Faced with continuation of Temer’s Post-Coup programme of extreme austerity, discarded rights and bargain sell-off of the country’s resources, be it under right-winger Geraldo Alckmin or actual fascist Jair Bolsonaro, the Brazilian left were caught for months under the cloud of uncertainty surrounding Lula’s candidacy, despite him streets ahead in all polls. Finally they have clarity, and with that renewed hope for October’s elections.
With PDT’s Ciro Gomes failing to overcome the suspicion of many due to his more conservative roots, nor seal a unity ticket with PT or PCdoB, a vacuum opened between a certain victory for Lula, and the widespread expectancy that some judicial manouver would by hook or by crook prevent his candidacy from being allowed to stand – the latest act in a slow-motion Coup which began upon the results of 2014’s election.
There was then surprise and relief when the Brazilian Workers’ Party (PT) officially announced its ticket for the 2018 Presidential Elections.
Lula remains the candidate for the Presidency. Officially, former São Paulo Mayor Fernando Haddad, who drafted Lula’s Governance Plan, is the Vice Presidential Candidate. However, the PT had also entered into an agreement with the Partido Communista do Brasil (Brazilian Communist Party/PC do B). If Lula is allowed to run, which is still a possibility despite media portrayal, PC do B’s Manuela D’Àvila will run as his Vice.
If Lula’s candidacy is barred, Fernando Haddad will run for President and Manuela will be his VP choice.
D’Ávila and Haddad at their first joint press conference, August 7 2018.
Today, Haddad and D’Àvila began a campaign tour together for Lula, who is still being held, effectively as a political prisoner, for “undetermined acts”, with no material evidence against him presented during his trial – a process which international observers such as Glenn Greenwald say was conducted to prevent him from running for president.
In their first joint press conference, Haddad went to some length advocating the diversification of Brazilian media, ownership of which is famously narrow, under the control of a handful of oligarchic families. He also lauded the potential for such a media diversification to generate employment, noting that Grupo Abril, notoriously conservative and hostile to his Worker’s Party, had dismissed 840 employees the previous day, with the closure of 10 titles. Manuela took a question on Brasil’s Pré-Sal oilfields and implications for the country’s resource sovereignty, of the breaking of the law created specifically to keep them under Brazilian control. Despite being a crucial election issue, anglophone corporate media has yet to properly address the subject. D’Ávila had already made sovereignty and technological development key tenets of her own candidacy, having been also vocal on Boeing’s controversial attempt to take control of Embraer.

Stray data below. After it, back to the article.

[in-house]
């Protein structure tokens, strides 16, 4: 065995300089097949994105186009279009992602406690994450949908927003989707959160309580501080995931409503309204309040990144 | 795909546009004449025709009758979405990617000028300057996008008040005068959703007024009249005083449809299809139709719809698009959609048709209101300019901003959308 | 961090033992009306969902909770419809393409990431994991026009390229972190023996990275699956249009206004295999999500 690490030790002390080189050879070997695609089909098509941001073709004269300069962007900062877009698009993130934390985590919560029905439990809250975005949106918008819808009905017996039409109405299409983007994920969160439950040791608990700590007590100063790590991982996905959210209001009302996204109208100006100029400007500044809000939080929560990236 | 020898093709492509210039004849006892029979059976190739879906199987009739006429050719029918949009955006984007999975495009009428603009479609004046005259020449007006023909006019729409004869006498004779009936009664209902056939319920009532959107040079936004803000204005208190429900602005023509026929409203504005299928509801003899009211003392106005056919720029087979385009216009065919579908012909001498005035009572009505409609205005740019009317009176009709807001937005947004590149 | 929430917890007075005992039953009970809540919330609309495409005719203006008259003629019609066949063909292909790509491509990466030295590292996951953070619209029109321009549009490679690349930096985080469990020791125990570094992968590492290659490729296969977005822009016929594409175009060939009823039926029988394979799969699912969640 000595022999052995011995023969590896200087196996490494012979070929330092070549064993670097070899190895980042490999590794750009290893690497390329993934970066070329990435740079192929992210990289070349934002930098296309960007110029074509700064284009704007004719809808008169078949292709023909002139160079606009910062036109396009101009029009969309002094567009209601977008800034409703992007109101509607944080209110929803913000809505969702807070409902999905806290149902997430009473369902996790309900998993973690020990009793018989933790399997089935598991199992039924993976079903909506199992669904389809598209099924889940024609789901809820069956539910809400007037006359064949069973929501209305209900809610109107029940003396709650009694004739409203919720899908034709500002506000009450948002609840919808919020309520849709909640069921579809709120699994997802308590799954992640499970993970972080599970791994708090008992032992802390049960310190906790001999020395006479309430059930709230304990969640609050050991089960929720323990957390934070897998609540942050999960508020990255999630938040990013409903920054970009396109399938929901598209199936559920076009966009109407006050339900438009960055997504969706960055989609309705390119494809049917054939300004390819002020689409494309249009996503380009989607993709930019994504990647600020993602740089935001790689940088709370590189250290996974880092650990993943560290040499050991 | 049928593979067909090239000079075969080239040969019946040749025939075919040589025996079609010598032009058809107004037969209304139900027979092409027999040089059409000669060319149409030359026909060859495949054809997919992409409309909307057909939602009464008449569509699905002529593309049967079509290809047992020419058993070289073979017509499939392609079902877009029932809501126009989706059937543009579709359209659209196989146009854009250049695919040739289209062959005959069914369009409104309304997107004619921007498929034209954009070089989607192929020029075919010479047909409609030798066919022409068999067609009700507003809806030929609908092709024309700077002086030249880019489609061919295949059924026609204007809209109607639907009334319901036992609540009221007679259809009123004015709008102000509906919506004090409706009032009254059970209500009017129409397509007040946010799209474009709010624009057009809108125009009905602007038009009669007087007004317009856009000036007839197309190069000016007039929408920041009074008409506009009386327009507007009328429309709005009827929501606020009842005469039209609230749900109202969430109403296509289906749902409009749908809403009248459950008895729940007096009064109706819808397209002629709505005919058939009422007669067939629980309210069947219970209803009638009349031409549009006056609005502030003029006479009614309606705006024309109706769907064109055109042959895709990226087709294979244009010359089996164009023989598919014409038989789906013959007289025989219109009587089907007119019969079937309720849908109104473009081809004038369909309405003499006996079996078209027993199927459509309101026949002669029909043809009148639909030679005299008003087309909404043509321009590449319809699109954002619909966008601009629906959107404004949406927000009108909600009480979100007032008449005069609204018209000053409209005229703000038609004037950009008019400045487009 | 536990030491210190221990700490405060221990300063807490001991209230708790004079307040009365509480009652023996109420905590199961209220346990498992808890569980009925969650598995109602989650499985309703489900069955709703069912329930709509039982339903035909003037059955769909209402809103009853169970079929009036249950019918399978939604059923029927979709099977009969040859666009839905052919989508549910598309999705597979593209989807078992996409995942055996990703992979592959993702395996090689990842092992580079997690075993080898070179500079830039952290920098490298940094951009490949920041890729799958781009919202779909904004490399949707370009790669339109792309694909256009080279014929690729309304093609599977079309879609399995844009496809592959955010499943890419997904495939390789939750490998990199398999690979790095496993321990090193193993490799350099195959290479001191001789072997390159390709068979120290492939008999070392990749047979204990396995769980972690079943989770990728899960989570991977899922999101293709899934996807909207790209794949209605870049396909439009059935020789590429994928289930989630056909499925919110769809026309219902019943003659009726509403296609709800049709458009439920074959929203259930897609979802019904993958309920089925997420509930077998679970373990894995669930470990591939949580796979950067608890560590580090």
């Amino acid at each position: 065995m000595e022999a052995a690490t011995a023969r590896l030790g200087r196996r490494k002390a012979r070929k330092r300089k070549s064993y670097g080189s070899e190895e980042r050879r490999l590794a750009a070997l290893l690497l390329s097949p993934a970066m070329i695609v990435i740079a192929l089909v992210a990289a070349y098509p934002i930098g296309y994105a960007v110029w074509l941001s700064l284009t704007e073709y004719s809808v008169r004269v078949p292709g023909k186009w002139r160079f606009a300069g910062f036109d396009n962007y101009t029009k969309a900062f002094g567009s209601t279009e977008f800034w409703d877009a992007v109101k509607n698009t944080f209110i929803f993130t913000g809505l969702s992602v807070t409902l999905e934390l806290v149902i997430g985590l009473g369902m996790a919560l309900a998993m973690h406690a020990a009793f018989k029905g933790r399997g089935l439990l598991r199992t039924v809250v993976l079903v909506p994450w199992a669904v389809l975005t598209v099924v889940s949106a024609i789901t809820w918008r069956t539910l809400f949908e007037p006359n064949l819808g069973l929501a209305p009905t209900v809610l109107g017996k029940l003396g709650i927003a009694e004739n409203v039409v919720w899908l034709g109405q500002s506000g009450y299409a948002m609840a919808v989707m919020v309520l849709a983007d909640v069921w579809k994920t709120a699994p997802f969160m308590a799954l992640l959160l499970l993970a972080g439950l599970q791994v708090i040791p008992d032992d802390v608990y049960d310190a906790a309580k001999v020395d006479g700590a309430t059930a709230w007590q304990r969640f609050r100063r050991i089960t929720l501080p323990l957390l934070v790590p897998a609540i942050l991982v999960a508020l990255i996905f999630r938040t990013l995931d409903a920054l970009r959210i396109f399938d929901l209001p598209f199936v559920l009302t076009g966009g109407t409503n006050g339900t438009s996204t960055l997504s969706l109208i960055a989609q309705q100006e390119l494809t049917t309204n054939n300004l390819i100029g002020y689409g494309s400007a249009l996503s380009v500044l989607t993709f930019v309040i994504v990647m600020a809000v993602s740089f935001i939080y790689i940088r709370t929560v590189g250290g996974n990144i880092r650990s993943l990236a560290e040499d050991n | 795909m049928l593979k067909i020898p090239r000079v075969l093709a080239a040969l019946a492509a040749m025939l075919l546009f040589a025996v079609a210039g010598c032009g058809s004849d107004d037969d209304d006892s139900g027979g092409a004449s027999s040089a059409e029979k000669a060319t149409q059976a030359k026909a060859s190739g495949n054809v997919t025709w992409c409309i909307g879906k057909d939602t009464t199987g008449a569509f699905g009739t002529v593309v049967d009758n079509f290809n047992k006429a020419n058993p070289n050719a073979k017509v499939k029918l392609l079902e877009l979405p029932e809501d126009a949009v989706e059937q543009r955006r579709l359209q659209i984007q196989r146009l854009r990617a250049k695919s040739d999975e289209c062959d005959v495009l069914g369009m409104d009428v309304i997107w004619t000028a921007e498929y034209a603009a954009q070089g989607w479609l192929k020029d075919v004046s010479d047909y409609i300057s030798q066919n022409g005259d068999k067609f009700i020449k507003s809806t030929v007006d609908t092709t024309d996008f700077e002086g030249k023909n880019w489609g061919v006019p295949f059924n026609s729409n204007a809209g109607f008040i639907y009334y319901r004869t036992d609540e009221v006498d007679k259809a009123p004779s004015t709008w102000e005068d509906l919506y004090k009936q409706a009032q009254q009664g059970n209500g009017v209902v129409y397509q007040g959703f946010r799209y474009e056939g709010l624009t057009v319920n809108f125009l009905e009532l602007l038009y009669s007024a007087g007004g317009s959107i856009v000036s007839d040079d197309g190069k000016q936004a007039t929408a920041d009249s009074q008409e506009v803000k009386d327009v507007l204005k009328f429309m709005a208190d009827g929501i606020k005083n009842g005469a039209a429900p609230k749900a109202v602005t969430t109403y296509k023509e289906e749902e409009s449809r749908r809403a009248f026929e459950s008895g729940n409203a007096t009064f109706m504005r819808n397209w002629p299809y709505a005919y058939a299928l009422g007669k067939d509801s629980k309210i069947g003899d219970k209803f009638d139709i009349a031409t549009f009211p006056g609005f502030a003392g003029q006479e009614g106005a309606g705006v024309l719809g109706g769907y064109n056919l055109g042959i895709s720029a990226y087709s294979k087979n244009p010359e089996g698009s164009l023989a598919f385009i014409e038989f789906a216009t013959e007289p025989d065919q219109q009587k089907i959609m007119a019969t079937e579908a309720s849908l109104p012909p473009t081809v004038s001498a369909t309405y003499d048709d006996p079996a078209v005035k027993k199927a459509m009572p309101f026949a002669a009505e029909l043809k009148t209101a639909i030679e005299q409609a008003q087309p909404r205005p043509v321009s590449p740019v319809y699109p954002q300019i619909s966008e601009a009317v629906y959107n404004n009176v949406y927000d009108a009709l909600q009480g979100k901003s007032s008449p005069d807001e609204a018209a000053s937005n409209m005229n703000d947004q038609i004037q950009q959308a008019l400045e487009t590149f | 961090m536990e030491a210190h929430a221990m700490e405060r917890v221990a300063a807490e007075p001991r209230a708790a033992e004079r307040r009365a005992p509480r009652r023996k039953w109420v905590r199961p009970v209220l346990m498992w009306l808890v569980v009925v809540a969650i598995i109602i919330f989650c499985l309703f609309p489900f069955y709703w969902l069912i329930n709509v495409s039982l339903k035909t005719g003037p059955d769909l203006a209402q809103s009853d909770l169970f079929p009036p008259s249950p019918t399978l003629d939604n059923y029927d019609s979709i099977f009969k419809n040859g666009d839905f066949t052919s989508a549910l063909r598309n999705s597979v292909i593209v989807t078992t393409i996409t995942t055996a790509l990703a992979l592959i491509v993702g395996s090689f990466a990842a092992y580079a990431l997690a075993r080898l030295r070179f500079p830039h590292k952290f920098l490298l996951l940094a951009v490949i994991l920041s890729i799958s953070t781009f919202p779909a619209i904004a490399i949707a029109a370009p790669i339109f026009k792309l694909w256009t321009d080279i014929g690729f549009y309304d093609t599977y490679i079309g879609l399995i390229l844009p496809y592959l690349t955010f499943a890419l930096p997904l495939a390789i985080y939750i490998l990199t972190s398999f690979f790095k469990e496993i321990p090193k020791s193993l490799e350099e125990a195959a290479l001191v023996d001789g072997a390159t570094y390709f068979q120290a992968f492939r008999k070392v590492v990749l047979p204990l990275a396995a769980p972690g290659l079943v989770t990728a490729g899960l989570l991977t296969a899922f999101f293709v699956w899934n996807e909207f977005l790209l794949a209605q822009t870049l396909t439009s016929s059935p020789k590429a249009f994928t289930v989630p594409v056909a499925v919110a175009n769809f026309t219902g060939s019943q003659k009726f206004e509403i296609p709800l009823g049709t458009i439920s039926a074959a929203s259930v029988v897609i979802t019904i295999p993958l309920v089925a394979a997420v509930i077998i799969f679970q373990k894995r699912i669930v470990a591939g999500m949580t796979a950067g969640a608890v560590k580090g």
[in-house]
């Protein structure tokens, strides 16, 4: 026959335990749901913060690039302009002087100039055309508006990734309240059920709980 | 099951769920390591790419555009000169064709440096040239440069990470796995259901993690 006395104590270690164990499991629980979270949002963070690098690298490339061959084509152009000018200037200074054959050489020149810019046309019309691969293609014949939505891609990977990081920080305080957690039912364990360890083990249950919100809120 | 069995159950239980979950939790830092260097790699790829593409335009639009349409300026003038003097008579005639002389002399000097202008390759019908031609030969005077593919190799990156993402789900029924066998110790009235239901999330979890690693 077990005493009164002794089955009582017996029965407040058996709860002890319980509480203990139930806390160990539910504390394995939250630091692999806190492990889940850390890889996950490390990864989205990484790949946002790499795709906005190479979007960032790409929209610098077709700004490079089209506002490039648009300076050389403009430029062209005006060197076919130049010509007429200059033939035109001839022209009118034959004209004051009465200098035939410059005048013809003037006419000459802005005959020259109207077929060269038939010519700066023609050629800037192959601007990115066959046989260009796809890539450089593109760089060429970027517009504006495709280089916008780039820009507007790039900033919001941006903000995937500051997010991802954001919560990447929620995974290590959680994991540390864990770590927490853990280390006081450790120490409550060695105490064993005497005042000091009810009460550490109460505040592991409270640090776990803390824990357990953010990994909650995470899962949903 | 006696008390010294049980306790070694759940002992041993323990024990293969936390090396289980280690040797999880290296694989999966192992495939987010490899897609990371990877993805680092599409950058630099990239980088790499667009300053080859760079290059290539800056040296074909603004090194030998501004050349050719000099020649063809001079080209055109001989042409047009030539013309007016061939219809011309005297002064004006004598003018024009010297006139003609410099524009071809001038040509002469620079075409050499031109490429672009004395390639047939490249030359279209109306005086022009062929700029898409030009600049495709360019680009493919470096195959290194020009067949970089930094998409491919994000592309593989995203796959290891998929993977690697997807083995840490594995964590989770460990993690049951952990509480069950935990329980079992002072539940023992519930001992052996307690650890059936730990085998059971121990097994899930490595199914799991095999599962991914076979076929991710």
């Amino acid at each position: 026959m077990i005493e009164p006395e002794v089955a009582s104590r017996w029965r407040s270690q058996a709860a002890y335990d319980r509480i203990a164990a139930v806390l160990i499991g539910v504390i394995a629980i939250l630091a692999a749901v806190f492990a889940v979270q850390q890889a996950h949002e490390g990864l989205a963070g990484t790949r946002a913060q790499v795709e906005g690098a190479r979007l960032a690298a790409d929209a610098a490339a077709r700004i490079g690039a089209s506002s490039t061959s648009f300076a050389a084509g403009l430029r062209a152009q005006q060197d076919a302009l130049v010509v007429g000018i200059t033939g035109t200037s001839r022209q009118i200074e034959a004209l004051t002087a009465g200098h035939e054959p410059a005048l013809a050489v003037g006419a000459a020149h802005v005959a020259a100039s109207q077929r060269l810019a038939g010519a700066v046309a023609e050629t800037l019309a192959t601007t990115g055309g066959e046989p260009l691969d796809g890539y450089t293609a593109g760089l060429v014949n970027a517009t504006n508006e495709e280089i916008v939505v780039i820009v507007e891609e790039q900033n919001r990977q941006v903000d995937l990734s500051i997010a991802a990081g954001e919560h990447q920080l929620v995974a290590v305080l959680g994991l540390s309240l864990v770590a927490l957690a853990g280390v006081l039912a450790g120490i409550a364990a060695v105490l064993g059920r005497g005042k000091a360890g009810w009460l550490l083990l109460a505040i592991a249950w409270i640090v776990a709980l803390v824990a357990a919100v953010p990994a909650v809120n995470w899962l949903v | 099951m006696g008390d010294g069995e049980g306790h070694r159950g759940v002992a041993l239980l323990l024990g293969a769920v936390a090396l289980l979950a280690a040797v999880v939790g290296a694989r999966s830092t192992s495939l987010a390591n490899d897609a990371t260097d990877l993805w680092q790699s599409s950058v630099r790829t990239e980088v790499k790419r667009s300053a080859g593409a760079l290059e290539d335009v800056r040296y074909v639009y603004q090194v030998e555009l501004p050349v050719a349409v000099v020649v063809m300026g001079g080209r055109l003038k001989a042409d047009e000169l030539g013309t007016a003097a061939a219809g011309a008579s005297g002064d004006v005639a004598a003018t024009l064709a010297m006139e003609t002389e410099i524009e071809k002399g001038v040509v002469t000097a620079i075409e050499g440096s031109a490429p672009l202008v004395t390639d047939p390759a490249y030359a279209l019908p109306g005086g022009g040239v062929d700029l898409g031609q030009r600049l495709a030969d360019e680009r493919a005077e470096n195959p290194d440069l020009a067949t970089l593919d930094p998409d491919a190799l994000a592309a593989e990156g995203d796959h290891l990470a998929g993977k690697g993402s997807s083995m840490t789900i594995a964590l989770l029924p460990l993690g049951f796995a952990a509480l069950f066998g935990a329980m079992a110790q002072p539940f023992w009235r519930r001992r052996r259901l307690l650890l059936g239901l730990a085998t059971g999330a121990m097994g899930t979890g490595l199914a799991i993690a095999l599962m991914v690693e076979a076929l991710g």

To announce that she would be Lula’s Vice Presidential Candidate, Manuela D’Ávila had simply posted a photo from the day that he was arrested, with a section of a poem by Carlos Drummond de Andrade on her social media.
“I’m trapped in life and I watch my comrades
They are laconic but hold high hopes
I consider the enormous reality
The present is so great, don’t pull away from us
Don’t pull away too far, let’s go hand in hand “
Brasil Wire co-editor Brian Mier had this to say on this new “Triple Ticket”: “I think that the choice of Manuela is a good one. Some people on the bourgeois intellectual left were pushing for Guilherme Boulos from the PSOL Party, which is farther left in rhetoric than the PC do B, but not necessarily in practice. An electoral alliance with the PC do B also brings in the CTB Labor Union Federation, which has around a million members, and CONAM, the National Residents Union Confederation, which is Brazil’s oldest and second largest urban social movement, with around 300,000 members. These base level alliances will help bring out the vote. Furthermore, whereas Boulos has never held public office, D’Ávila has been a lawmaker for 13 years. Finally, the PSOL’s main function on the national stage is that of a party of moral criticism. It is important to have a radical left voice in the presidential debates. Moving Boulos to the VP candidacy would effectively remove the radical left from the debates. This would represent a loss as he is needed to prod the PT coalition farther left and hold them accountable for their more moderate positions. I am sure that if Lula or Haddad is elected, they will offer a cabinet ministry to Boulos, who has proven to be a faithful ally to Lula during his political persecution. The PT/PC do B ticket is the best chance Brazilians have of reversing the US-backed predatory austerity measures and privatizations implemented by the coup government. On August 15th, tens of thousands of labor union and social movement protesters are traveling from across the country to Brasilia to pressure the Supreme Electoral Court to guarantee Lula’s constitutional right to run for office.”
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